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Online community for the NYU Science and Technology Entry Program.

A Parent’s Guide to College Admissions

Helping Them Choose a College

There is no such thing as “the perfect college” for your child. There are 3,500 accredited colleges and universities in the United States, so chances are there are several good “fits” for your child, even close to home! The sooner you and your child begin thinking about college, the more good options he or she will have when it comes to making the final decision.

Self-Exploration

There are many factors to consider searching for good college “matches”. Both you and your future college student should draw up a list of considerations that might affect his or her choice: academic interests and goals, extracurricular activities, character traits, social habits, appropriate school size, and geographic location. Compare these lists and try to compromise on a unified list of considerations. Try to listen to and be flexible with your child’s ideas, as ultimately it will be his or her happiness that dictates undergraduate success.

Research

Familiarize yourself with the variety of colleges and universities available to your student. Know the differences between a liberal arts college and a university, between technical and professional schools, and between community and junior colleges. Be aware that they are historically black colleges and universities, as well as those that are historically female.

Though internet sites like http://www.collegeboard.com, http://www.campustours.com, and http://www.collegeispossible.com, are helpful places to start, there are other important research vehicles that you should utilize. Set up a one-on-one meeting with your child’s high school counselor (sometimes called a “college counselor”) to discuss expectations for your child’s college admissions process, as well as find out about college fairs and student-parent information sessions that might be going on at the school or in the area. Encourage and facilitate discussion between your child and college graduates you both are familiar with; this can include family members, friends, colleagues, coaches, or community leaders.

College guidebooks are also helpful for comparing and contrasting colleges, and are readily available at any major bookstore. These guides usually list colleges and universities alphabetically, and include all the requisite information like school-size, majors offered, ethnic diversity, cost, and some even offer more interesting tid-bits like the social habits and eating options at a particular school. Also, be sure to have your child check ‘Yes’ beside the Student Search box on the PSAT/NMSQT form. This will allow good schools to approach your child for an application, rather than the other way around!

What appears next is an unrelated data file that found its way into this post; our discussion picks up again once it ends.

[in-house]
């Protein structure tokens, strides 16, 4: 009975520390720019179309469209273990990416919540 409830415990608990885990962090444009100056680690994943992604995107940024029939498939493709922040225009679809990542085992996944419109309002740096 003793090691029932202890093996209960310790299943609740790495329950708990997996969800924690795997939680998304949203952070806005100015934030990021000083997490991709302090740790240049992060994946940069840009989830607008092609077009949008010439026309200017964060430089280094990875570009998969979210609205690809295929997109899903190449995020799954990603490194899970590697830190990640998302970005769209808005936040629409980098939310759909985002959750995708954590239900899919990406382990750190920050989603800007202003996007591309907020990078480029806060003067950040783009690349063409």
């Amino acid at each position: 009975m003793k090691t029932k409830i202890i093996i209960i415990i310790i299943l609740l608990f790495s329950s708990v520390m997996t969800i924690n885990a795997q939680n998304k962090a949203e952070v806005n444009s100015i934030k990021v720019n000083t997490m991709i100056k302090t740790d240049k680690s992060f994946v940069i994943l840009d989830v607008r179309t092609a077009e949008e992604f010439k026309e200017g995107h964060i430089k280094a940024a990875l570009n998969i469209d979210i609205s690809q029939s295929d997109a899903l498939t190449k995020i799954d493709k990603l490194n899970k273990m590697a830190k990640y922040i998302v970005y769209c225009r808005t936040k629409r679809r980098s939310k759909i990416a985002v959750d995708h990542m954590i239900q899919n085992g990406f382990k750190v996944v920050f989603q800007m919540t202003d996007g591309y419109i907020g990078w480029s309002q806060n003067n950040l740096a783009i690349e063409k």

Make the List

Use the quantitative evaluations of your child’s success such as SAT score, SAT Subject Test scores, transcript, class rank, and grade point average to draw up a list of at least 10 colleges well-suited to your child’s level of achievement. STEP has several office copies of the college guidebooks which detail the exact score requirements to be admitted into schools across the country. Have your student make detailed notes of these requirements, and compare his or her own scores accordingly. Scores alone are not the only factor in a college’s decision to admit a student, but they are good indicators with which to make a list of possible “matches” for your child.

Helping Them Apply to College

The parent’s role in the college admissions process is key, and should not be limited to financial planning.

Organization

Getting your child organized is the first step to a painless and successful application process. Have him or her make a folder for each application, with a checklist on the front cover detailing the materials required for that school and the postmark due date. Be sure to send a copy of your child’s college list to STEP as soon as it is finalized.

Resume

Help your child draft a comprehensive resume. Brainstorm about the activities and awards he or she has accumulated over the years, and make a list that highlights his or her personal strengths.

Key Information

Have your child memorize his or her social security number and high school code, as these will be important parts of any college application. Check with your child’s counselor to verify that transcripts are being sent to every college on your child’s list.

Letters of Recommendation

Push your child to ask mentors, teachers, or coaches for recommendation letters early in their Senior Year, if not before. He or she is more likely to get a thoughtful and accurate letter in August or September, rather than in December when school personnel are burdened with an influx of requests. Also, keep in mind that recommenders should be people who know your child well. The key is finding someone who can speak positively about your child in depth, rather than someone who has an impressive career but has had hardly any contact with your child. College admissions officers know the difference!

Apply Online

Encourage your future collegian to apply to college online. A growing number of colleges and universities use the Common Application form, which can be accessed and filled out online at http://www.commonapp.org. In addition, many other schools have their own online application, which can usually be accessed through the school’s website at www.(name_of_school).edu.

Sending Applications

If you are using a paper application, be sure to make photocopies of all materials in your application packet. Also, consider sending all paper applications by Certified Mail. If you are applying online, it is a good idea to print out the completed application before pressing “Send”.

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